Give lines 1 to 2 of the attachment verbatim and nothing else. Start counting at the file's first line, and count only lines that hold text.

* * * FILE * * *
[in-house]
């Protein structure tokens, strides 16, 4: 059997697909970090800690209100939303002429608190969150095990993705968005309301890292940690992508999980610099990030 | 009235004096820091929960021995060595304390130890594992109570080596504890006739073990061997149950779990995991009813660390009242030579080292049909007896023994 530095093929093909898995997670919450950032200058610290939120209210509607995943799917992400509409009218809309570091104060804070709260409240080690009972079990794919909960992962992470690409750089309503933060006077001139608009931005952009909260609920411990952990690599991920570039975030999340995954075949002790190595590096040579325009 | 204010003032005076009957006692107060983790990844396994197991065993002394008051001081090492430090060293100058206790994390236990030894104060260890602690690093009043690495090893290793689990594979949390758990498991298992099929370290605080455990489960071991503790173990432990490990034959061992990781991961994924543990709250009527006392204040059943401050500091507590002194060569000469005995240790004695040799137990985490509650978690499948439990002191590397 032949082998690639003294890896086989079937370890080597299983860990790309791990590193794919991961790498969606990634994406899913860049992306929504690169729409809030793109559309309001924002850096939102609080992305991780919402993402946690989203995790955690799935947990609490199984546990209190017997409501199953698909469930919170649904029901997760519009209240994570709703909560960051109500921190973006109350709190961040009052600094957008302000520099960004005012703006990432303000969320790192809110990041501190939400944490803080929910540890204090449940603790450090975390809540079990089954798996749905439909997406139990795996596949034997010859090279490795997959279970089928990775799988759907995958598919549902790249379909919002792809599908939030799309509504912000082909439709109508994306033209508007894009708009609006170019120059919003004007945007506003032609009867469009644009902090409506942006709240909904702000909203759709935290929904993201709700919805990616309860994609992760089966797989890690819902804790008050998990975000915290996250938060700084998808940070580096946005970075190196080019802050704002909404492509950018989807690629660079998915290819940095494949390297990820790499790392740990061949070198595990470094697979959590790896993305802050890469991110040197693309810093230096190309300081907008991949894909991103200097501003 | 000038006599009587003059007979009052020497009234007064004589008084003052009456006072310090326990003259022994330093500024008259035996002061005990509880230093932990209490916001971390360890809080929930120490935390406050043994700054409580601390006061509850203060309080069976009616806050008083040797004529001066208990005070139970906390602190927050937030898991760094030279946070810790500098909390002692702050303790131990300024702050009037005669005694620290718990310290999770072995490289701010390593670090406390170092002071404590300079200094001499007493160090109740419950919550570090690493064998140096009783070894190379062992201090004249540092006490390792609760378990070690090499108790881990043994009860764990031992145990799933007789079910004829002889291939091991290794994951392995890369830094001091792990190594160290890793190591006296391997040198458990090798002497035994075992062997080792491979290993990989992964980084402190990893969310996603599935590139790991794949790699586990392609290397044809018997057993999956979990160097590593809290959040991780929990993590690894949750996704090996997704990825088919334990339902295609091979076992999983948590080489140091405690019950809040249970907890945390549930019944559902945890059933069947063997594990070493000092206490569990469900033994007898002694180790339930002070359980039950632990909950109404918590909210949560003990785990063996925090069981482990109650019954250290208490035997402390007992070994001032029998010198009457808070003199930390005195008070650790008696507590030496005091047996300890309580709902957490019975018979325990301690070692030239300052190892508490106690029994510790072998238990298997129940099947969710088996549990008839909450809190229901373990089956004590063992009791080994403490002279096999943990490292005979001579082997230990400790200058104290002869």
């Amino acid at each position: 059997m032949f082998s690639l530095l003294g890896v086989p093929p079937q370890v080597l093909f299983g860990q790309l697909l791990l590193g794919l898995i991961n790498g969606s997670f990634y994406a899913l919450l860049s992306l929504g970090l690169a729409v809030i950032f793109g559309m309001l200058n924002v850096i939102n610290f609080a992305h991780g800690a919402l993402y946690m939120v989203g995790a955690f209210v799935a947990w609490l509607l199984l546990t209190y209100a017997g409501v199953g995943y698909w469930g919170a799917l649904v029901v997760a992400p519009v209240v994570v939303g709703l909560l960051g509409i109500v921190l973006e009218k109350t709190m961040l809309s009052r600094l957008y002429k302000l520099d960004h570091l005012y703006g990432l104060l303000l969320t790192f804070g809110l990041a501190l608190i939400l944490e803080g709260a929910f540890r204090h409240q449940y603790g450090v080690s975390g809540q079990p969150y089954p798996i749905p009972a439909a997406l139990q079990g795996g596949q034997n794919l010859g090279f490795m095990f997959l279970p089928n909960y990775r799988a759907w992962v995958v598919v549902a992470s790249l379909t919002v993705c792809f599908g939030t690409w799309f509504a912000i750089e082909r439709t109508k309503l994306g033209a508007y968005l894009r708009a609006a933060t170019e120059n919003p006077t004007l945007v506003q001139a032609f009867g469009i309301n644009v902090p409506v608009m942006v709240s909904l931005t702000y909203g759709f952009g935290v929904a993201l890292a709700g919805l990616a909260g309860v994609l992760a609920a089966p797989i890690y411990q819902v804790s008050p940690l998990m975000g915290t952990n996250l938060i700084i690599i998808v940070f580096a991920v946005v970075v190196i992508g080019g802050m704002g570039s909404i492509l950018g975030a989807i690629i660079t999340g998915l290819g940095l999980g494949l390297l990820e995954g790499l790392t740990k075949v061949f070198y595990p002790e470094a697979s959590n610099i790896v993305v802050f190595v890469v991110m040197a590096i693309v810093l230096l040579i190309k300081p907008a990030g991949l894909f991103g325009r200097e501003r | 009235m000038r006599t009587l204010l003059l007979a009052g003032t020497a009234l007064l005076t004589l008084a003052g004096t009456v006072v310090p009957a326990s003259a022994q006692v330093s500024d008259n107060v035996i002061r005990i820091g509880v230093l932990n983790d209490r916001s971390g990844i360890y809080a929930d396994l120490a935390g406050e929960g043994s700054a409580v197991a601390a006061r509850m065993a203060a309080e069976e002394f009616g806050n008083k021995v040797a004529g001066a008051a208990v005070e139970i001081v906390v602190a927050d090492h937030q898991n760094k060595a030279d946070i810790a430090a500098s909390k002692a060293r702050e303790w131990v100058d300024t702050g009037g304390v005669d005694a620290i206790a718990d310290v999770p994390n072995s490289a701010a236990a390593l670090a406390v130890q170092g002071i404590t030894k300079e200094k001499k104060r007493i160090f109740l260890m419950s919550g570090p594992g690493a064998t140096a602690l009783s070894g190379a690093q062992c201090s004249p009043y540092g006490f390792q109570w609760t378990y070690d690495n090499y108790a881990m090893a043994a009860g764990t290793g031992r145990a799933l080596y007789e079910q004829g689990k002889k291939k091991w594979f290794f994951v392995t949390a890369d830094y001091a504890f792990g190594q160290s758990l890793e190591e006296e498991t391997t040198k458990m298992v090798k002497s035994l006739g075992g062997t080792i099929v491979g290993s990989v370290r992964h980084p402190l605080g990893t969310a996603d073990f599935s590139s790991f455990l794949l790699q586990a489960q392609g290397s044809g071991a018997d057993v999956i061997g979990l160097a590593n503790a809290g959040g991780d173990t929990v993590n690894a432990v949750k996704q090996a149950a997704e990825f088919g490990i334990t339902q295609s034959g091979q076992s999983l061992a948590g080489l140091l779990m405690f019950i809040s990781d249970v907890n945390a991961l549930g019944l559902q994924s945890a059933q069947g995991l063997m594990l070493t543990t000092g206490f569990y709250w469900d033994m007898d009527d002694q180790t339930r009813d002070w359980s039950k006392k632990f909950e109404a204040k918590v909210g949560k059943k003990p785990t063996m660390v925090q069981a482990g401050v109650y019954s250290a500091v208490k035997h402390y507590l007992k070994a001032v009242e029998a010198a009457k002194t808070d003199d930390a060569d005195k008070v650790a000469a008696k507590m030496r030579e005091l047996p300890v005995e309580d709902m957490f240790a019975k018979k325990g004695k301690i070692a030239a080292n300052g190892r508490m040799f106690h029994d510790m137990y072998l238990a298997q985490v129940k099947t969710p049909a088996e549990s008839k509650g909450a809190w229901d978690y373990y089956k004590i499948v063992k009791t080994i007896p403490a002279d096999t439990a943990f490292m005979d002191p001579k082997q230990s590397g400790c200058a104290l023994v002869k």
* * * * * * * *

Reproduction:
[in-house]
């Protein structure tokens, strides 16, 4: 059997697909970090800690209100939303002429608190969150095990993705968005309301890292940690992508999980610099990030 | 009235004096820091929960021995060595304390130890594992109570080596504890006739073990061997149950779990995991009813660390009242030579080292049909007896023994 530095093929093909898995997670919450950032200058610290939120209210509607995943799917992400509409009218809309570091104060804070709260409240080690009972079990794919909960992962992470690409750089309503933060006077001139608009931005952009909260609920411990952990690599991920570039975030999340995954075949002790190595590096040579325009 | 204010003032005076009957006692107060983790990844396994197991065993002394008051001081090492430090060293100058206790994390236990030894104060260890602690690093009043690495090893290793689990594979949390758990498991298992099929370290605080455990489960071991503790173990432990490990034959061992990781991961994924543990709250009527006392204040059943401050500091507590002194060569000469005995240790004695040799137990985490509650978690499948439990002191590397 032949082998690639003294890896086989079937370890080597299983860990790309791990590193794919991961790498969606990634994406899913860049992306929504690169729409809030793109559309309001924002850096939102609080992305991780919402993402946690989203995790955690799935947990609490199984546990209190017997409501199953698909469930919170649904029901997760519009209240994570709703909560960051109500921190973006109350709190961040009052600094957008302000520099960004005012703006990432303000969320790192809110990041501190939400944490803080929910540890204090449940603790450090975390809540079990089954798996749905439909997406139990795996596949034997010859090279490795997959279970089928990775799988759907995958598919549902790249379909919002792809599908939030799309509504912000082909439709109508994306033209508007894009708009609006170019120059919003004007945007506003032609009867469009644009902090409506942006709240909904702000909203759709935290929904993201709700919805990616309860994609992760089966797989890690819902804790008050998990975000915290996250938060700084998808940070580096946005970075190196080019802050704002909404492509950018989807690629660079998915290819940095494949390297990820790499790392740990061949070198595990470094697979959590790896993305802050890469991110040197693309810093230096190309300081907008991949894909991103200097501003 | 000038006599009587003059007979009052020497009234007064004589008084003052009456006072310090326990003259022994330093500024008259035996002061005990509880230093932990209490916001971390360890809080929930120490935390406050043994700054409580601390006061509850203060309080069976009616806050008083040797004529001066208990005070139970906390602190927050937030898991760094030279946070810790500098909390002692702050303790131990300024702050009037005669005694620290718990310290999770072995490289701010390593670090406390170092002071404590300079200094001499007493160090109740419950919550570090690493064998140096009783070894190379062992201090004249540092006490390792609760378990070690090499108790881990043994009860764990031992145990799933007789079910004829002889291939091991290794994951392995890369830094001091792990190594160290890793190591006296391997040198458990090798002497035994075992062997080792491979290993990989992964980084402190990893969310996603599935590139790991794949790699586990392609290397044809018997057993999956979990160097590593809290959040991780929990993590690894949750996704090996997704990825088919334990339902295609091979076992999983948590080489140091405690019950809040249970907890945390549930019944559902945890059933069947063997594990070493000092206490569990469900033994007898002694180790339930002070359980039950632990909950109404918590909210949560003990785990063996925090069981482990109650019954250290208490035997402390007992070994001032029998010198009457808070003199930390005195008070650790008696507590030496005091047996300890309580709902957490019975018979325990301690070692030239300052190892508490106690029994510790072998238990298997129940099947969710088996549990008839909450809190229901373990089956004590063992009791080994403490002279096999943990490292005979001579082997230990400790200058104290002869």